My summer reading list this year has included some seriously hard hitting books. I wanted to lighten things up, so this week I’m bringing you three great beach reads. So pack your bags with these selections, and get ready to be drawn in to the drama!


Author: Ruth Ware
Published: May 29, 2018
Genre: Mystery
FLW Rating: 3.5/5

If you have come here looking for a repeat of the action of The Woman in Cabin 10,  I need to let you know you have come to the wrong place. The Death of Mrs. Westaway is fundamentally different from the rest of Ware’s mysteries, in that the main character in this book goes looking for trouble. And not only that, but the tone of this book is different too. I didn’t feel the same kind of raw fear and suspense that I felt in her first two, but I found this to be a truly unique and almost “cozy” mystery.

The protagonist of this book, Hal is a tarot card reader in London, who runs in to financial trouble. With no known living relatives and no way to increase profitability of her business, she feels like she doesn’t have any way to get herself out of that hole. As the situation starts to look more and more bleak, Hal receives a letter letting her know that her grandmother (who she didn’t know was still alive) had passed away and she was named in the will. Seeing this as a potential solution to her financial woes, Hal decides to go to the reading of the will and accept what she is to be given. However, when she gets there she has to introduce herself to the family and while getting herself caught in a tangle of lies, she also discovers a lot about this family that they did not necessarily want to come out.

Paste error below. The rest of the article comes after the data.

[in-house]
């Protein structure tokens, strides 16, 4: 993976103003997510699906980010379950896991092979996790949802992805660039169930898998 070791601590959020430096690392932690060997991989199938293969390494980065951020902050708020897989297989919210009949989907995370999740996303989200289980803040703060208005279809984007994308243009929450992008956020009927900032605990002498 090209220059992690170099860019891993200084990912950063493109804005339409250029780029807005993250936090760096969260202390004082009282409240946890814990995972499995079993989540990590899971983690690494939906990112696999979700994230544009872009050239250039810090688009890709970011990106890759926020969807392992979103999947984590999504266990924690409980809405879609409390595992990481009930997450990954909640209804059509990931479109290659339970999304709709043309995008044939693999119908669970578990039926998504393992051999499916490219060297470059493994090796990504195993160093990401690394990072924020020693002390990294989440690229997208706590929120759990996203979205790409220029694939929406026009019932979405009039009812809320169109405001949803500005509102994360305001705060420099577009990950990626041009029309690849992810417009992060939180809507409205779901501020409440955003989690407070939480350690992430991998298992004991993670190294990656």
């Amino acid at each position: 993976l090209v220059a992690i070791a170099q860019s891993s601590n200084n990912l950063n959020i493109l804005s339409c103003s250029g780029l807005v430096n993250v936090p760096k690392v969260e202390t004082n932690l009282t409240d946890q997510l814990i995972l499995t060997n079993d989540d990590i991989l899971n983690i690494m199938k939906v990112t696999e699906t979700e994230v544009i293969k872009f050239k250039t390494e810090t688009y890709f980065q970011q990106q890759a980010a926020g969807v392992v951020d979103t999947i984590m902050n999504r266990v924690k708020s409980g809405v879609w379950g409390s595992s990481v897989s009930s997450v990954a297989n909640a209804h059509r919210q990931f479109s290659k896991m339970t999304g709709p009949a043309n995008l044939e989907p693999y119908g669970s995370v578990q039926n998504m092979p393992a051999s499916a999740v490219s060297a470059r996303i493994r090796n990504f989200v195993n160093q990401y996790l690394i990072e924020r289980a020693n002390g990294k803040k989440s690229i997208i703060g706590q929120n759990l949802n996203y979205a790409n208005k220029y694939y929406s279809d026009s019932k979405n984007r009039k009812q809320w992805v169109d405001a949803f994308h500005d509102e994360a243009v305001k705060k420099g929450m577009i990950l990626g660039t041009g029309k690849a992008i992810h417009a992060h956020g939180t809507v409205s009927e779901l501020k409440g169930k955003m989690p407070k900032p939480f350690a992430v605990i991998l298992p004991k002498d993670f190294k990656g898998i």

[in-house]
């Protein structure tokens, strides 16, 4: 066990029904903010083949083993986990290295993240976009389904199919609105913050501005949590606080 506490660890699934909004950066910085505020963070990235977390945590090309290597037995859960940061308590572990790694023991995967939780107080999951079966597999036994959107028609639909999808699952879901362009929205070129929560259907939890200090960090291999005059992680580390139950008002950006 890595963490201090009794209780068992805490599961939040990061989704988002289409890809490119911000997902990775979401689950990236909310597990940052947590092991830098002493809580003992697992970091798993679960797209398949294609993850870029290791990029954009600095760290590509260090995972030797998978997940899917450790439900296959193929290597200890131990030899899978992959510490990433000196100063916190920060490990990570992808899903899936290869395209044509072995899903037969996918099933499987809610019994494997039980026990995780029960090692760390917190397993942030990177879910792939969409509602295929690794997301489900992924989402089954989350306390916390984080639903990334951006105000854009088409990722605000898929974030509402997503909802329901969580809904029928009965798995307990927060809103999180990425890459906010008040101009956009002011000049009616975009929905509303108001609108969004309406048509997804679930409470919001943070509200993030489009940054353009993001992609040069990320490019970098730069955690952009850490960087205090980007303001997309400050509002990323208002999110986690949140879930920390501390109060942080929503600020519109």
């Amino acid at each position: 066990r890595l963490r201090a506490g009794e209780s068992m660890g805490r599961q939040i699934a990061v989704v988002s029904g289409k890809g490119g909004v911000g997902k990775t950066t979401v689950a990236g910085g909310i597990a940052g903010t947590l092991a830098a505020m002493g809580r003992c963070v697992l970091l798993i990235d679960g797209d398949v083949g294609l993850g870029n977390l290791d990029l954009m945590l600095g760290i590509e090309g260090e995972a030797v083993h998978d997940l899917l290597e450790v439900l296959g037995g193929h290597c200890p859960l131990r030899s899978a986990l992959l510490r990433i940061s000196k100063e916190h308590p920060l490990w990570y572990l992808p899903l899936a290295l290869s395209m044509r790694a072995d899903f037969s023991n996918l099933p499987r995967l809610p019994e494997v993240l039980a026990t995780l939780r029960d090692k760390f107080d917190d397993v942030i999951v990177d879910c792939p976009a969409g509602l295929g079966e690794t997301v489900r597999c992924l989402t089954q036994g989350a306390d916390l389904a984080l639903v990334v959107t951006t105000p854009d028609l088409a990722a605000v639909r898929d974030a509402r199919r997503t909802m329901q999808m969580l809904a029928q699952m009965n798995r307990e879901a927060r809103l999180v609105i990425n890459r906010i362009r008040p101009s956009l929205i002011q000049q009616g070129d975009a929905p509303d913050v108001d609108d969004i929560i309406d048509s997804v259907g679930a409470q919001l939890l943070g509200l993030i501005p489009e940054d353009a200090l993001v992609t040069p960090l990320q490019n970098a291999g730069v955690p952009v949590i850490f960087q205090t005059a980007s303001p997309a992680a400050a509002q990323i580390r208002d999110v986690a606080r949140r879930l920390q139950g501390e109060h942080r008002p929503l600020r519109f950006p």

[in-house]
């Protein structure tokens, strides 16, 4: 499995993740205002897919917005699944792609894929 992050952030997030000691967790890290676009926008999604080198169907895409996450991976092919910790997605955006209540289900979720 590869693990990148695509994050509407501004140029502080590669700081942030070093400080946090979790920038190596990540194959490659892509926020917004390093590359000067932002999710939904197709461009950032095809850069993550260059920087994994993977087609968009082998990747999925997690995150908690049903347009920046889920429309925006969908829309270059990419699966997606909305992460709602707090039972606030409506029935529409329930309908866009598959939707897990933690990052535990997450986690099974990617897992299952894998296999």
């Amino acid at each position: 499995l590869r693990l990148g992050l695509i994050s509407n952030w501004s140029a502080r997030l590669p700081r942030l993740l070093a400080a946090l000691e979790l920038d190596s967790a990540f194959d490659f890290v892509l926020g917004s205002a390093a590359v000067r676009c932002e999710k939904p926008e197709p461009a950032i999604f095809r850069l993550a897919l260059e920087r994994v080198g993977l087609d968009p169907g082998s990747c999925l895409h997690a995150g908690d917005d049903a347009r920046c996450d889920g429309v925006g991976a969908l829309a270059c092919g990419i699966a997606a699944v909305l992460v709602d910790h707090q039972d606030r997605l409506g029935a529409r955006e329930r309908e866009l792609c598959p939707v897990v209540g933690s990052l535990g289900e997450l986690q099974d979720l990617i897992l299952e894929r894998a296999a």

I really enjoyed seeing this side of Ware’s imagination and hearing a bit of a different story from her. While a little on the long side, this book kept me engaged, entertained, and busy postulating my hypothesis.

My biggest qualm for this book is really a need to readjust Ware’s genre in my head.

After reading her previous works, I put her squarely in the “thriller” category, but I would have to classify this one more as a cozy mystery than a suspense, which is what I have come to know Ware for. The plot was never fear inducing or exciting, but always quietly convoluted. I think the expectation of suspense led me to feel let down at anything else, including this moody mystery that developed in its place. That being said, I definitely think this would make a great book to read on the beach if you’re looking for a unique and interesting mystery.

Have you read this? Let me know what you thought!

 

Book Review: The Favorite Sister

My summer reading list this year has included some seriously hard hitting books. I wanted to lighten things up, so this week I’m bringing you three great beach reads. So pack your bags with these selections, and get ready to be drawn in to the drama!


Author: Jessica Knoll
Published: May 15, 2018
Genre: Mystery
FLW Rating: 4/5